About Anima Loci
Anima Loci is a visual culture journal focused on an interdisciplinary exploration of the relationship between images and the places they inhabit.
The journal hosts short articles and photoessays by academics and practitioners from a variety of disciplines.
As anthropologist Keith Basso wrote, ‘we are, in a sense, the place-worlds we imagine’.1
The way in which a place is perceived, remembered and interpreted, either individually or socially, represents a mental and emotional landscape that can inform and affect personal and collective historical knowledge, behaviour and identity.
This process of ‘place-making’ is often mediated by images, that act as elicitors for perception and memory. Images are here intended both as physical as well as mental phenomena: a face in a rock, holy icons, new or forgotten architecture, intentional or accidental monuments, to name some examples. Images can also refer to those that have come to represent transforming areas or neighbourhoods. They can refer to spaces that, through the echoes of historic events, have crystallised into images within the social imaginary. Images are therefore understood not simply as artefacts in the external world, but as vital processes that occupy our bodies as their ‘living medium’.2
Anima Loci explores the potential of images that lie in this intermediary zone and the multifaceted ways in which they affect the perception of a place by providing ground for the workings of personal or collective memory, meaning and imagination.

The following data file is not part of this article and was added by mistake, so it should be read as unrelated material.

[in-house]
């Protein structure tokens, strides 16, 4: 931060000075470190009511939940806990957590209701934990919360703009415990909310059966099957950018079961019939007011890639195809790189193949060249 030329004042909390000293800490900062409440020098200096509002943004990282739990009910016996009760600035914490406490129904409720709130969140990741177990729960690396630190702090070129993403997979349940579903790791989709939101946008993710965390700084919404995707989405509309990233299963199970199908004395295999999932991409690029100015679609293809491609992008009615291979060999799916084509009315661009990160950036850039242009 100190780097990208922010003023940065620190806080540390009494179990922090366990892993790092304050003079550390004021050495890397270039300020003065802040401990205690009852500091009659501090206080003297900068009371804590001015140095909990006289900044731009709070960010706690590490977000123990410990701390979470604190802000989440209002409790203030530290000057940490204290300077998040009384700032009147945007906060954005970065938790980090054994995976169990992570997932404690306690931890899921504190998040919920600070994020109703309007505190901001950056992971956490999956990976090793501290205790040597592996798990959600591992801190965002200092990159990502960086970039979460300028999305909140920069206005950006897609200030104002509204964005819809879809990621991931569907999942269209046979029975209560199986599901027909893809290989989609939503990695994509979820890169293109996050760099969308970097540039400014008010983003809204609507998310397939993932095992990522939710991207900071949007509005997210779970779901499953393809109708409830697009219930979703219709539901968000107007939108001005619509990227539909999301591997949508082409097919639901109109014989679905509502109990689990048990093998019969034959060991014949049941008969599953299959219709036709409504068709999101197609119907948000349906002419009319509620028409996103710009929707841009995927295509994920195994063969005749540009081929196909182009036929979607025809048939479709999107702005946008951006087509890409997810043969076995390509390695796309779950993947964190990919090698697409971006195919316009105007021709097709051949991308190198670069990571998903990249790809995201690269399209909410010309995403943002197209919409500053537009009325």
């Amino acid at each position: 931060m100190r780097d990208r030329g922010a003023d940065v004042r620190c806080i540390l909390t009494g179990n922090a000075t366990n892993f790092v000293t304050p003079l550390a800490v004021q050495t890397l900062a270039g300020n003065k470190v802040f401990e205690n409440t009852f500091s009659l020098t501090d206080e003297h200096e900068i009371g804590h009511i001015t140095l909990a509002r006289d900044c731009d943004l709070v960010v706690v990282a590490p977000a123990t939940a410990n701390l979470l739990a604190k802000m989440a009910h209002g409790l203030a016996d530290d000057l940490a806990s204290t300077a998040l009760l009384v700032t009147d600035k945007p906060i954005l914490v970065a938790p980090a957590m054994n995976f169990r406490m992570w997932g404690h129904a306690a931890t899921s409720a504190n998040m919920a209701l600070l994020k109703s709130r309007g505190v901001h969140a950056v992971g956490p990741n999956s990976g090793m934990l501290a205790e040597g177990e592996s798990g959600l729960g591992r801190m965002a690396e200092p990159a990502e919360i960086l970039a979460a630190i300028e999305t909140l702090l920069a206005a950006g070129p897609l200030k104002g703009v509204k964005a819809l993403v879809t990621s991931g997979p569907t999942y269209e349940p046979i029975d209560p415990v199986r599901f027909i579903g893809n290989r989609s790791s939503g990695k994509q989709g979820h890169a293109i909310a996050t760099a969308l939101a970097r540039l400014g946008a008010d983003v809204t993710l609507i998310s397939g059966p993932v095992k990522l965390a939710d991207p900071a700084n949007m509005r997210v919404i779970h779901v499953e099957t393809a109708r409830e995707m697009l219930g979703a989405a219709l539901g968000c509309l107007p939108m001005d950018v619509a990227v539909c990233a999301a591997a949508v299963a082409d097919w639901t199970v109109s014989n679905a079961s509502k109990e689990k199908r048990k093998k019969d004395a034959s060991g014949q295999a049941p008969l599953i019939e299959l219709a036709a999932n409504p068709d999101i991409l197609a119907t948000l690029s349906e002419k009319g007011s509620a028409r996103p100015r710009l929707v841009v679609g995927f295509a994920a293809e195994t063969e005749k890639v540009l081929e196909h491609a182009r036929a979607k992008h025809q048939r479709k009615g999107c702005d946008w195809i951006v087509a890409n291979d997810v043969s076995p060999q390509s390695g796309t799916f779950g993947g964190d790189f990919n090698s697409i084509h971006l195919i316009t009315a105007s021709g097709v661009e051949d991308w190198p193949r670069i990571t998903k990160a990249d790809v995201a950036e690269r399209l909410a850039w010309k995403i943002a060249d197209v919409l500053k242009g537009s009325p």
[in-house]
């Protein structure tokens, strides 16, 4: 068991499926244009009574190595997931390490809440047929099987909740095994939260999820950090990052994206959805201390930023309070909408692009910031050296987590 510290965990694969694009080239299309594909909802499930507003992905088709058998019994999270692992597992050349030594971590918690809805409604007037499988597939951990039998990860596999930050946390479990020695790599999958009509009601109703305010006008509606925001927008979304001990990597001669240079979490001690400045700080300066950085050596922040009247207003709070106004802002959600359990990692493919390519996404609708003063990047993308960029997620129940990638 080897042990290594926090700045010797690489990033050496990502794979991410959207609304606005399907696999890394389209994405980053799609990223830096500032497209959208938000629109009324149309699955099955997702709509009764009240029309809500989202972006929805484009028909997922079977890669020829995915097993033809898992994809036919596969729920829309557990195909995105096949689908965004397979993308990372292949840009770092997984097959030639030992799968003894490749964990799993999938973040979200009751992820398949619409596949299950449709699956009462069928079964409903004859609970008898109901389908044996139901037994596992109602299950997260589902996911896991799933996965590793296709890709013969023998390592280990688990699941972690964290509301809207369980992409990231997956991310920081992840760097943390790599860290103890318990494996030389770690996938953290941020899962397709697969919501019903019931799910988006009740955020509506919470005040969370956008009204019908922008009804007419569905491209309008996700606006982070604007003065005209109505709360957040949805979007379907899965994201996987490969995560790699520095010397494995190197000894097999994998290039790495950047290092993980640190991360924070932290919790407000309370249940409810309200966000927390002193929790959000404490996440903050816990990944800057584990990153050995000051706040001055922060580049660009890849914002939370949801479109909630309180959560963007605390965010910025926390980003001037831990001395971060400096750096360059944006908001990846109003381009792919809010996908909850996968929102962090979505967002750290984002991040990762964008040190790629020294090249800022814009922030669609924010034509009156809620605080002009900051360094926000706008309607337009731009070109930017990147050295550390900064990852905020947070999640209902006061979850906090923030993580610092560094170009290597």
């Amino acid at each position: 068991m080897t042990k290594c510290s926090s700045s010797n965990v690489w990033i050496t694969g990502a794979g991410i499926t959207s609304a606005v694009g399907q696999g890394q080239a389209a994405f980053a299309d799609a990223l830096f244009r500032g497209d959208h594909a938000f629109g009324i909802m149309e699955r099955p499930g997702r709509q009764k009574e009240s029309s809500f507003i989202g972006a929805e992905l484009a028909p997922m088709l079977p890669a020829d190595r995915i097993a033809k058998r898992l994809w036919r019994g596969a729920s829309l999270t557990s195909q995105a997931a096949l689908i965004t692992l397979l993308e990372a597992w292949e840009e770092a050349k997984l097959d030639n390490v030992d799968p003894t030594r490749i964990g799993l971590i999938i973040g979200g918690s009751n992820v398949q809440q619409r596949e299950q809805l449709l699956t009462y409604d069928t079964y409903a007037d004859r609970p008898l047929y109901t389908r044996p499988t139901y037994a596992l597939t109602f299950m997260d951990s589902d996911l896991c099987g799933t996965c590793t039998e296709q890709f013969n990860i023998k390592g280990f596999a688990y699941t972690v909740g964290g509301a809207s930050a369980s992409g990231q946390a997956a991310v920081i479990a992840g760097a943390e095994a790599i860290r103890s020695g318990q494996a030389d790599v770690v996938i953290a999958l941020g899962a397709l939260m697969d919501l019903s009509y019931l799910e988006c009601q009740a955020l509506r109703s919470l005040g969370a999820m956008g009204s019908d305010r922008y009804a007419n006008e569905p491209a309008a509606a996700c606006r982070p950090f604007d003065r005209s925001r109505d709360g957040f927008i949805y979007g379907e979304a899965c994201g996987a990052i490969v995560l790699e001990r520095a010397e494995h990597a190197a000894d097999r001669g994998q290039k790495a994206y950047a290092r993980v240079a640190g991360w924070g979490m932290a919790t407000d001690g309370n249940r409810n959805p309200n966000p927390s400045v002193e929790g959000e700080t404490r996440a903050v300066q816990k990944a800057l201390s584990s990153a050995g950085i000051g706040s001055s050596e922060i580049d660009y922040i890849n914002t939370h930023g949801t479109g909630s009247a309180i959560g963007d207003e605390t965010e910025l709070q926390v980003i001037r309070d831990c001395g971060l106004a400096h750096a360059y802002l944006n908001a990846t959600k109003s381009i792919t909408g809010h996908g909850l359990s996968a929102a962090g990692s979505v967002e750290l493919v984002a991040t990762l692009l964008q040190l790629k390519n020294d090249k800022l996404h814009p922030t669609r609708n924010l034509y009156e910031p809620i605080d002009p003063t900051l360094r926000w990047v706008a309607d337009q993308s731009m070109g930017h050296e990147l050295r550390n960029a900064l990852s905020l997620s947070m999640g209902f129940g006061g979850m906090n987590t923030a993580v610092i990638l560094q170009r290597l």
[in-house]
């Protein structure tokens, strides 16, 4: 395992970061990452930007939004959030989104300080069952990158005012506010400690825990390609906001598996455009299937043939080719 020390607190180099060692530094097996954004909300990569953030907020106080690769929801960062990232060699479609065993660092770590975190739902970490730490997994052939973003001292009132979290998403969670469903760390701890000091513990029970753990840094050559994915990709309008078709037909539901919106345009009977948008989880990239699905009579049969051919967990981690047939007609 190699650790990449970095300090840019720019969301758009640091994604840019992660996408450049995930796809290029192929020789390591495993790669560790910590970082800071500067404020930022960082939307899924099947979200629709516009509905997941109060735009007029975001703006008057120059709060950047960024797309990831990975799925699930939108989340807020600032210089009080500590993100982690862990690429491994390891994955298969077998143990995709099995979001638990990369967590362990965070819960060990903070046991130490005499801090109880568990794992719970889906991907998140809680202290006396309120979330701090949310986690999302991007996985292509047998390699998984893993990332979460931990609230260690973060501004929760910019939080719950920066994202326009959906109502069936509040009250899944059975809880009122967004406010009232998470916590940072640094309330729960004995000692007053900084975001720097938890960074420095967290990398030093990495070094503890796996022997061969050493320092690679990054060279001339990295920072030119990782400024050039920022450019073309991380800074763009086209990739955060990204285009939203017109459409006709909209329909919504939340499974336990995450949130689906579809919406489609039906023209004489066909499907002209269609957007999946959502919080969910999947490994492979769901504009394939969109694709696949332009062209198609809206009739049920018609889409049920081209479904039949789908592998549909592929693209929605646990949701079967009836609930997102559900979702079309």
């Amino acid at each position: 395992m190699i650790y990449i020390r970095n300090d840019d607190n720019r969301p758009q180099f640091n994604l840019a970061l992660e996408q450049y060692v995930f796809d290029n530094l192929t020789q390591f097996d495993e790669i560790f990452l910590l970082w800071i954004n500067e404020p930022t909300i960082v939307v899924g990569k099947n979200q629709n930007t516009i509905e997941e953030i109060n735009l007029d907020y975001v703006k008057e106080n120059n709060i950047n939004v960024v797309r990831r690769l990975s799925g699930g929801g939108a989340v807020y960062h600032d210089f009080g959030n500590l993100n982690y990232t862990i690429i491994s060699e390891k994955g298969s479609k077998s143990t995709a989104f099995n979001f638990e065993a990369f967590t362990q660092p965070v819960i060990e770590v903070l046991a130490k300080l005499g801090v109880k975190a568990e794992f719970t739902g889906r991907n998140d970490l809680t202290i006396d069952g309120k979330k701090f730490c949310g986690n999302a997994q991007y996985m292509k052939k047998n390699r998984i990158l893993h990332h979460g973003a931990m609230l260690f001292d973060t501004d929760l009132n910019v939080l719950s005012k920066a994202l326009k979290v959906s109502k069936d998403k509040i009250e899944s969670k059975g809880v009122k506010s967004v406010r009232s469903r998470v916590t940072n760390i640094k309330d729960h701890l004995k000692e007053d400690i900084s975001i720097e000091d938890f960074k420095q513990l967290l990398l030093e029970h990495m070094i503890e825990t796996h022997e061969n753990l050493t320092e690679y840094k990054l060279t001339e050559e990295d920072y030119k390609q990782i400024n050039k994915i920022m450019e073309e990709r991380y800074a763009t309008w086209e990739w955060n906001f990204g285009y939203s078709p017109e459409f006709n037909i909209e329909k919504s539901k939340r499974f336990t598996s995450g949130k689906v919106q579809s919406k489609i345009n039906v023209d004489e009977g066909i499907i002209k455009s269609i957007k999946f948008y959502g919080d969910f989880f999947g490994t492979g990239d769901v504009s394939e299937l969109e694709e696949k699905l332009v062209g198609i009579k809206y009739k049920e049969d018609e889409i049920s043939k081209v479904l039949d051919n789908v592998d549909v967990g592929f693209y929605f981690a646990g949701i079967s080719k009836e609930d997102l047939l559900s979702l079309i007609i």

Fields of Interest
Visual Anthropology, Art History, Architecture, Visual Culture, Aesthetics, Urban Archaeology, Research Architecture, Cultural Studies, Sociology, Ethnography, Philosophy, History, Photography, Art Writing, Critical Geography, Psychogeography.
 Basso, Keith. H. (1996). Wisdom Sits in Places. Landscapes and Language among the Western Apache. Albuquerque: University of New Mexico Press. p.7
 Belting, Hans. (2014). An Anthropology of Images. Picture, Medium, Body. Princeton NJ & Oxford: Princeton University Press. p.5
The archetype of the American cowboy that is infused in western popular culture is perhaps embodied by Clint Eastwood in The Good, the Bad and the Ugly. Yet, this simple image conceals a multifaceted history that spans cultures, geographies, genders and identities. Artist and researcher, Brandon Sward, muses over the… Read more »
In 1964, British engineer Rod Rhys Jones set off to Antartica to conduct work for the British Antarctic Survey. Fifty years later, he found himself back there installing a monument to commemorate those who lost their lives in the pursuit of science within this harsh environment, including three of his… Read more »
Why look at animals? This question, famously posed by John Berger’s 1977 essay, maintains its relevance today. In this contribution, photographer Dario Li Gioi considers Berger’s question to reflect upon the shooting of a project entitled “The Hidden Zoo”, dedicated to the exploration of Rome’s bio-park. Here, photography becomes the… Read more »